Overall, given two difficult sections out of three, I expect raw scores to drop from last year (and the magnitude of scaling to consequently be larger). I suspect a 170 would prove to be a very good score and even a 125-135 might prove sufficient for a few good calls*.  The top raw scores should still be close to 240 I would guess (and scale to nearly 280) but I’m going to go out on a limb here and say that in my personal opinion, a raw score of less than 140 might be enough for a 99 percentile (though it will scale up to around 170). Don’t get your hopes up too much though, nearly every expert opinion I have seen pegs it much higher than that.

regards
J

*(Statutory warning copied from my last year’s blog: (a) I am talking of raw scores, not scaled and (b) these are just guesses, and I have no particular statistical evidence of how accurate they might be. However if I don’t put in some estimate here, the comment sections is going to be flooded with variants of “I score xyz, how much percentile will I get?” I might as well say straightaway that I will not answer any such queries. Your guess is as good as mine).

10 thoughts on “CAT 2016: A good but flawed test

    • I know! I was not planning to post at all this year, but so many people were asking me, on PG and elsewhere, that I finally decided it would be simpler to post this and direct everyone here 🙂 Definitely beats typing it out again and again eh?

      regards
      J

  1. I wonder how the scaling would be done considering a wrong question in slot 1 and 3-4 questions with pi-root fiasco to no mistakes in slot 2?
    The IIM-B panel hasn’t accepted that there was a mistake regarding the same, have they? Guess they were busy trying to live upto their MHRD ranking of No.1 but failed miserably in terms of CAT experience for aspirants. IIM-A was a lot better last year.

    • I think you are confusing scaling with normalisation. In an equipercentile system, your percentile will be determined only by comparison with others in your slot (who took the same test you did – and faced the same wrong questions). So you needn’t worry about that, at least. Also, incidentally, the pi-root fiasco happened in both slots for 3-4 questions. Acceptng errors, alas, is not something the IIMs have ever learned to do gracefully (or at all) – 2009, which was also A, was far worse than this and yet they too insisted that all was hunky-dory. My advice: don’t waste energy on what you cannot change, focus on the tests ahead.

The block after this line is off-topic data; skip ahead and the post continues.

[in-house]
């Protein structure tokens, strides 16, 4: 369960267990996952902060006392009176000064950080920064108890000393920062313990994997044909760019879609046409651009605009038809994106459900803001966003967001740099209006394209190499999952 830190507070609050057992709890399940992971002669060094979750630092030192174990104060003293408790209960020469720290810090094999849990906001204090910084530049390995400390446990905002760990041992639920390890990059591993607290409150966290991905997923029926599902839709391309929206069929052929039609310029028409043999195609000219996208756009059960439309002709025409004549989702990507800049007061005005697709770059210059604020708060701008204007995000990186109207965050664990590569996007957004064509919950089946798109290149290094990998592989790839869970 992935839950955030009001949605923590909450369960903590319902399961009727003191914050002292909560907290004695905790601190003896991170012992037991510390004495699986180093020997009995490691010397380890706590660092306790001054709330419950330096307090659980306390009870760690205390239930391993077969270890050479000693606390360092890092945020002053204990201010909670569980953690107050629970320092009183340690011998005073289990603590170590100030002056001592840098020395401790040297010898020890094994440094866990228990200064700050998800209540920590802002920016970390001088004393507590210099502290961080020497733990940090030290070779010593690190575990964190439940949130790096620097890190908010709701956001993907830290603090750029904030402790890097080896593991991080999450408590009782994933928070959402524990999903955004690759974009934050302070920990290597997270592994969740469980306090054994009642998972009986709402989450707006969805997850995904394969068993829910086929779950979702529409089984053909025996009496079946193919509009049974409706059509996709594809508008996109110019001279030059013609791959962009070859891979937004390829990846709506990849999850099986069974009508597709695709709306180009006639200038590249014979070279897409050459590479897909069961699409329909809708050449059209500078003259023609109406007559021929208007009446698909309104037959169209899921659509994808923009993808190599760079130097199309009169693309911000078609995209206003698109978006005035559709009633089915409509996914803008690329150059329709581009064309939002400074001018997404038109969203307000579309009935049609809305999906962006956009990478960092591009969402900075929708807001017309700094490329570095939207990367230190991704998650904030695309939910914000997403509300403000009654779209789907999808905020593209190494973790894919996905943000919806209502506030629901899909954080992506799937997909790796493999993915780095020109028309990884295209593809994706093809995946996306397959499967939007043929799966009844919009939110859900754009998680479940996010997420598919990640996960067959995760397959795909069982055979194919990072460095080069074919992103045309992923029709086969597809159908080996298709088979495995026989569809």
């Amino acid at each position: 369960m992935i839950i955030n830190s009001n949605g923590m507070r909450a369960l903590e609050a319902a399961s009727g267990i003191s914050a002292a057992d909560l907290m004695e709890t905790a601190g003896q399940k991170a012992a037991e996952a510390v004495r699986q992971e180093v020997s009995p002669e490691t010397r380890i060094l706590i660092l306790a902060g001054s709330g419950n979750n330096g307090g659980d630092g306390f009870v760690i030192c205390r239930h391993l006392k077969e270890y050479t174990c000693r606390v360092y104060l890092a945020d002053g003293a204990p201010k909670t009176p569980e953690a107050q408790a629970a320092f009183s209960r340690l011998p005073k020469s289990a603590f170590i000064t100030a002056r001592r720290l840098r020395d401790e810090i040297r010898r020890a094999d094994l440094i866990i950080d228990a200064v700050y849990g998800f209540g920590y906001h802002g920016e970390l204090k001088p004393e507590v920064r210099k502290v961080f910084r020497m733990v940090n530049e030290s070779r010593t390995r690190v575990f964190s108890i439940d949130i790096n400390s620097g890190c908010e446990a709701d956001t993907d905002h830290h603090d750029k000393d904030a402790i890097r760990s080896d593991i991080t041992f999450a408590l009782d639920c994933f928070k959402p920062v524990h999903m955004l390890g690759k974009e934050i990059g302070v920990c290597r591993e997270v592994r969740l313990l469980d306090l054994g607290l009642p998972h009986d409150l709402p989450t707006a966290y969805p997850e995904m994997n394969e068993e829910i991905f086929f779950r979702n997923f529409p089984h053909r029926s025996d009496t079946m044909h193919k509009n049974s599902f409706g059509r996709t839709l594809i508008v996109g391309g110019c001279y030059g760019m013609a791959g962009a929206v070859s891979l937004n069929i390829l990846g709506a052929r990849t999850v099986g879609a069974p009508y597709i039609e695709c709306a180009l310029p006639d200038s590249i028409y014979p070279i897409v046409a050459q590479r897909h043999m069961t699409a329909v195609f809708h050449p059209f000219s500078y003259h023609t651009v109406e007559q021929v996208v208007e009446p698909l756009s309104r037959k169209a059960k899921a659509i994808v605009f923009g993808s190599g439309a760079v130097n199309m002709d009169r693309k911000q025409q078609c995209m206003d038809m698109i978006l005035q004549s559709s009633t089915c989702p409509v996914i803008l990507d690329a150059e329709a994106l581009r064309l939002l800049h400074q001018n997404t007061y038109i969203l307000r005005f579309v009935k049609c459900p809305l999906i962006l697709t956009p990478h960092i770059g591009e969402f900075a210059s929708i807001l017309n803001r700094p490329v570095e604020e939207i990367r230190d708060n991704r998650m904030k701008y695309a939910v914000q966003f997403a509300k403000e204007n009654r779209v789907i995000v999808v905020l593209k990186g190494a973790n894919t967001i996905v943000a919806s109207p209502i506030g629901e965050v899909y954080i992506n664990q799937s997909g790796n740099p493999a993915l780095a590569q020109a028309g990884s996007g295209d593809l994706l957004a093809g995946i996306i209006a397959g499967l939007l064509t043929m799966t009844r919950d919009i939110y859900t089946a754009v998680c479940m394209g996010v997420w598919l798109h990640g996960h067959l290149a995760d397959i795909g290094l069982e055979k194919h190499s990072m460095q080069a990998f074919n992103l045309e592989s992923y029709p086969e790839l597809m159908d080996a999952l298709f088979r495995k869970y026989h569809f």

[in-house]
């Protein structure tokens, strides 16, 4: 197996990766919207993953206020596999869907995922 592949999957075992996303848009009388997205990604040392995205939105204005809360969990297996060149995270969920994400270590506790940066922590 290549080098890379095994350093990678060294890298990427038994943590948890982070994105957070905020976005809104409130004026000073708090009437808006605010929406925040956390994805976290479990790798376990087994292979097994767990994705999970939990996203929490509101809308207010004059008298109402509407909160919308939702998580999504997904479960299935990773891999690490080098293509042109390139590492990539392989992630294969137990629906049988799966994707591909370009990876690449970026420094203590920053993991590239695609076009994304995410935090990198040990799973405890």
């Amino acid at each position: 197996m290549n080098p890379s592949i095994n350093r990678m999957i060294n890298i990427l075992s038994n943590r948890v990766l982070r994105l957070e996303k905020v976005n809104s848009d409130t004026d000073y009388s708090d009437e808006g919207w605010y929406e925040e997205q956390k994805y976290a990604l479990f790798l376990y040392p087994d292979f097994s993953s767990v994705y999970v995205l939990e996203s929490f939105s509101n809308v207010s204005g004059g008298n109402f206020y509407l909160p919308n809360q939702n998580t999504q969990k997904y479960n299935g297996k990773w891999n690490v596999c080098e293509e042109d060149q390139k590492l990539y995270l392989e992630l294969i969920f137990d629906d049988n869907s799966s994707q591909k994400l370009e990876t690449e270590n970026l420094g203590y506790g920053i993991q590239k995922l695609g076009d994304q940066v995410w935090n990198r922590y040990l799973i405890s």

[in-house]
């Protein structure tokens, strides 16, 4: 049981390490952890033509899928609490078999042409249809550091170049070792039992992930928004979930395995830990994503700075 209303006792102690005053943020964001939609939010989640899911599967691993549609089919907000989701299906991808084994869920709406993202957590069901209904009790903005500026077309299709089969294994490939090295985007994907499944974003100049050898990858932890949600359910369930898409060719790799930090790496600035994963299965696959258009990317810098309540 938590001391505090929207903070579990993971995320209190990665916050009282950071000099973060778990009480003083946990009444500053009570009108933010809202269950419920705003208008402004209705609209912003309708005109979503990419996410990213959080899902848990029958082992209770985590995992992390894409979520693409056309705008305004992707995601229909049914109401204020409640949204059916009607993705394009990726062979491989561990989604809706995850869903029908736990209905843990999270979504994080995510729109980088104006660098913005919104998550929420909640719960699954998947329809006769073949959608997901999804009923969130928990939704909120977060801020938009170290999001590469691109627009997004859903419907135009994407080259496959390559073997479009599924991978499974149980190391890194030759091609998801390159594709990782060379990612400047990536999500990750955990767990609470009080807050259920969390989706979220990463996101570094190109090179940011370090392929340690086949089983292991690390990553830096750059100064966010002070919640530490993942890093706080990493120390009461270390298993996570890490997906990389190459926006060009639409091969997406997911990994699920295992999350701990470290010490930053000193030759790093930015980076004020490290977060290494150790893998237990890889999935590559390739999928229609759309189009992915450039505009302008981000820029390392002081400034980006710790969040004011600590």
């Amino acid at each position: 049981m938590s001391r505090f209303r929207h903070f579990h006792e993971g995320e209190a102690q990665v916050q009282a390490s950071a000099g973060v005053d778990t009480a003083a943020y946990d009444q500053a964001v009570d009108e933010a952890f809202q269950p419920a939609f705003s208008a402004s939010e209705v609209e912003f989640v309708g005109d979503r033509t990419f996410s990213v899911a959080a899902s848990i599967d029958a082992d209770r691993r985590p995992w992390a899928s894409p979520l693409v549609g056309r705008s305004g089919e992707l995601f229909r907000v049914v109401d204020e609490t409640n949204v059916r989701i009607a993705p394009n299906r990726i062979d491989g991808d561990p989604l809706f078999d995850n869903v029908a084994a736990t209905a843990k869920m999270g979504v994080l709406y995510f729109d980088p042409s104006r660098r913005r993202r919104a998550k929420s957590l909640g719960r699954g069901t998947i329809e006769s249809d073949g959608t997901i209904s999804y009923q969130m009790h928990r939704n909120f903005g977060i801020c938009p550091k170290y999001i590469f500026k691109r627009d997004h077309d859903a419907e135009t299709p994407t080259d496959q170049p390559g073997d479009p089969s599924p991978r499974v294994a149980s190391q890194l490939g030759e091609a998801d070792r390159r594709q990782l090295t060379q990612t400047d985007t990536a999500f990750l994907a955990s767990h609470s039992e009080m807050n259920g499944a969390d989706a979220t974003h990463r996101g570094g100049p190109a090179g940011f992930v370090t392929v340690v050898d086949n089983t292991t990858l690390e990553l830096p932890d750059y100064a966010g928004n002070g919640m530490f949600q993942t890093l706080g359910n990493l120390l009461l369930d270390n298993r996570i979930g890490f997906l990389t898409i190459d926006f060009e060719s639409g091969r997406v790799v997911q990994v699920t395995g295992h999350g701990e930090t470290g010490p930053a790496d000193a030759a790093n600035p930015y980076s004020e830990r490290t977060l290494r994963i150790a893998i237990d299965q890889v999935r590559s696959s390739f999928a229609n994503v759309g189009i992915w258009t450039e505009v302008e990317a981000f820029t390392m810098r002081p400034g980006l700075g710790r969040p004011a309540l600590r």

regards
      J

      • How do they give percentile in common by comparing performances from slot 1 and slot 2? There has to be something which can rate them both on a common scale unless they do did it by rating slot 1 and slot 2 independently and then combining them on a common scale?

      • Assuming equal number of people in each slot: in a given section, the person ranked, say, 100 in slot 1 and the one ranked 100 in slot 2 will have the same percentile. Similar the 1000th rank in each slot (or any other rank) will have the same percentile. Pretty straightforward till that point. The marks will be scaled to match, using a reasonably complicated procedure which, believe me, you do not wish to know about at this point. If you want to know more, google “equipercentile normalisation” – but if you find it abstruse don’t say I didn’t warn you 😛

        regards
        J

  2. How will the scaling be done considering slot 1 had atleast 1 question wrong and 3 questions with pi-root fiasco resulting in not being able to answer the question for many, including me? to no such things like that in slot 2?
    For me, IIM B convened CAT experience was worse than last year’s IIM A’s